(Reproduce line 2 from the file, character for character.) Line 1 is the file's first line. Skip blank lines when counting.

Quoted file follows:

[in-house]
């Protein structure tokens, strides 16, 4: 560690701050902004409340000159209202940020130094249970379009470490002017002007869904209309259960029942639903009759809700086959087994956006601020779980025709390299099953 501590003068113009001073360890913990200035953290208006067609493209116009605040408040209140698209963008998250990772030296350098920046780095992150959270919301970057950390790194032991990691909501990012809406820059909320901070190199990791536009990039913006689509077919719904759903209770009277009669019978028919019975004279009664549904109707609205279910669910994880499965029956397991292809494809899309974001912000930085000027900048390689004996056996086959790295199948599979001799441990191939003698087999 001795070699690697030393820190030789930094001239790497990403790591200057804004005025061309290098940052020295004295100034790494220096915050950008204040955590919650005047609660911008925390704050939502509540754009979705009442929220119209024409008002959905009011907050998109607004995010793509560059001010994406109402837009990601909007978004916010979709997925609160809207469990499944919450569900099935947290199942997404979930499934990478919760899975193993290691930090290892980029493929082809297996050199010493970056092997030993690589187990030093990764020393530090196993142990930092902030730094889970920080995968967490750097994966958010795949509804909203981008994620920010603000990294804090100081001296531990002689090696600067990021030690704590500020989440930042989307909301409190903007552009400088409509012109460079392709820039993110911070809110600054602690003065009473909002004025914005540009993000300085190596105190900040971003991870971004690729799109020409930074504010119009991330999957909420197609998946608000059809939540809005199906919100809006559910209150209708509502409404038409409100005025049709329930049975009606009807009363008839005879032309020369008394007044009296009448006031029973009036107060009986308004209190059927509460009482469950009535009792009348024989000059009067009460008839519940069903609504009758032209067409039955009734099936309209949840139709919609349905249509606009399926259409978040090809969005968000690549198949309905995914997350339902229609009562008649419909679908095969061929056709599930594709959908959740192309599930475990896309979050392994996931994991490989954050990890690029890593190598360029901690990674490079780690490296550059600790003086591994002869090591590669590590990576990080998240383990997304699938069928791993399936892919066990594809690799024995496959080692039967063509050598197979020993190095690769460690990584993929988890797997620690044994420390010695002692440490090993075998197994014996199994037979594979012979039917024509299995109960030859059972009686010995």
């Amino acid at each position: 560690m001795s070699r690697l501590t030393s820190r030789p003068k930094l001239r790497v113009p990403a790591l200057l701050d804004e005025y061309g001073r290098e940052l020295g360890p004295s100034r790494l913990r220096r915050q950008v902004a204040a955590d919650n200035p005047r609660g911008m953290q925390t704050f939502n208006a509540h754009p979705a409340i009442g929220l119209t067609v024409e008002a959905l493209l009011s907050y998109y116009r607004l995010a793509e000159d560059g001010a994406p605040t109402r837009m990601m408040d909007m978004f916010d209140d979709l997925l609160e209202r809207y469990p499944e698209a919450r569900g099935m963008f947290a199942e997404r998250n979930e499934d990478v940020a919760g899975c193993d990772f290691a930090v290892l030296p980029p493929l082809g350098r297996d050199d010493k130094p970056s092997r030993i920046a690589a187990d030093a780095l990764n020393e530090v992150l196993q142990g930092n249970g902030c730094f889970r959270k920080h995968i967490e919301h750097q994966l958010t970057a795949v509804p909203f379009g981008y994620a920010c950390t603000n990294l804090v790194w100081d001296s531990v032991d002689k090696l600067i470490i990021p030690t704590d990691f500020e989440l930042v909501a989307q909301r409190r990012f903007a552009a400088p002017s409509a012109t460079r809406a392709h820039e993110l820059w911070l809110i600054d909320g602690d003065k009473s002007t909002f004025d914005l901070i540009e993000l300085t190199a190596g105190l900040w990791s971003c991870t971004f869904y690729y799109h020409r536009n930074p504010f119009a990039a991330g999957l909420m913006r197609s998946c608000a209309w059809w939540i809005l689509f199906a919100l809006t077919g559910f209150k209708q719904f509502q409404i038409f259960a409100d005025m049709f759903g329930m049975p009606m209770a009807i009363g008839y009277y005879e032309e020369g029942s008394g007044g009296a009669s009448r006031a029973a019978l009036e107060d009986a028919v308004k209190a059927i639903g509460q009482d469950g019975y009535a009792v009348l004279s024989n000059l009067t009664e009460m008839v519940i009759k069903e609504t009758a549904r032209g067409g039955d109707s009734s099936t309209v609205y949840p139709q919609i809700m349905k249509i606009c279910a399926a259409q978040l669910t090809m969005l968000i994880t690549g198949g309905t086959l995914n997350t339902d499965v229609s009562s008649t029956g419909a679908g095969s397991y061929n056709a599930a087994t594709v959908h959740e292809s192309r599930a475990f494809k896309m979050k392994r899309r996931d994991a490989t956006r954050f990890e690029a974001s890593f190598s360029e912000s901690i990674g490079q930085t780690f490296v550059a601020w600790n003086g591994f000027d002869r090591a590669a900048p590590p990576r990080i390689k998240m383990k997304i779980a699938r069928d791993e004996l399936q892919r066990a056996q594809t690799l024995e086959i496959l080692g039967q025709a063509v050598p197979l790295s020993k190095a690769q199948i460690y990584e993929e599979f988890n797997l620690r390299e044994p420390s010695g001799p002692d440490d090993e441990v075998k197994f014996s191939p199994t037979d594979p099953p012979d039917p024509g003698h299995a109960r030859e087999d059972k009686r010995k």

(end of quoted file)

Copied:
């Protein structure tokens, strides 16, 4: 560690701050902004409340000159209202940020130094249970379009470490002017002007869904209309259960029942639903009759809700086959087994956006601020779980025709390299099953 501590003068113009001073360890913990200035953290208006067609493209116009605040408040209140698209963008998250990772030296350098920046780095992150959270919301970057950390790194032991990691909501990012809406820059909320901070190199990791536009990039913006689509077919719904759903209770009277009669019978028919019975004279009664549904109707609205279910669910994880499965029956397991292809494809899309974001912000930085000027900048390689004996056996086959790295199948599979001799441990191939003698087999 001795070699690697030393820190030789930094001239790497990403790591200057804004005025061309290098940052020295004295100034790494220096915050950008204040955590919650005047609660911008925390704050939502509540754009979705009442929220119209024409008002959905009011907050998109607004995010793509560059001010994406109402837009990601909007978004916010979709997925609160809207469990499944919450569900099935947290199942997404979930499934990478919760899975193993290691930090290892980029493929082809297996050199010493970056092997030993690589187990030093990764020393530090196993142990930092902030730094889970920080995968967490750097994966958010795949509804909203981008994620920010603000990294804090100081001296531990002689090696600067990021030690704590500020989440930042989307909301409190903007552009400088409509012109460079392709820039993110911070809110600054602690003065009473909002004025914005540009993000300085190596105190900040971003991870971004690729799109020409930074504010119009991330999957909420197609998946608000059809939540809005199906919100809006559910209150209708509502409404038409409100005025049709329930049975009606009807009363008839005879032309020369008394007044009296009448006031029973009036107060009986308004209190059927509460009482469950009535009792009348024989000059009067009460008839519940069903609504009758032209067409039955009734099936309209949840139709919609349905249509606009399926259409978040090809969005968000690549198949309905995914997350339902229609009562008649419909679908095969061929056709599930594709959908959740192309599930475990896309979050392994996931994991490989954050990890690029890593190598360029901690990674490079780690490296550059600790003086591994002869090591590669590590990576990080998240383990997304699938069928791993399936892919066990594809690799024995496959080692039967063509050598197979020993190095690769460690990584993929988890797997620690044994420390010695002692440490090993075998197994014996199994037979594979012979039917024509299995109960030859059972009686010995």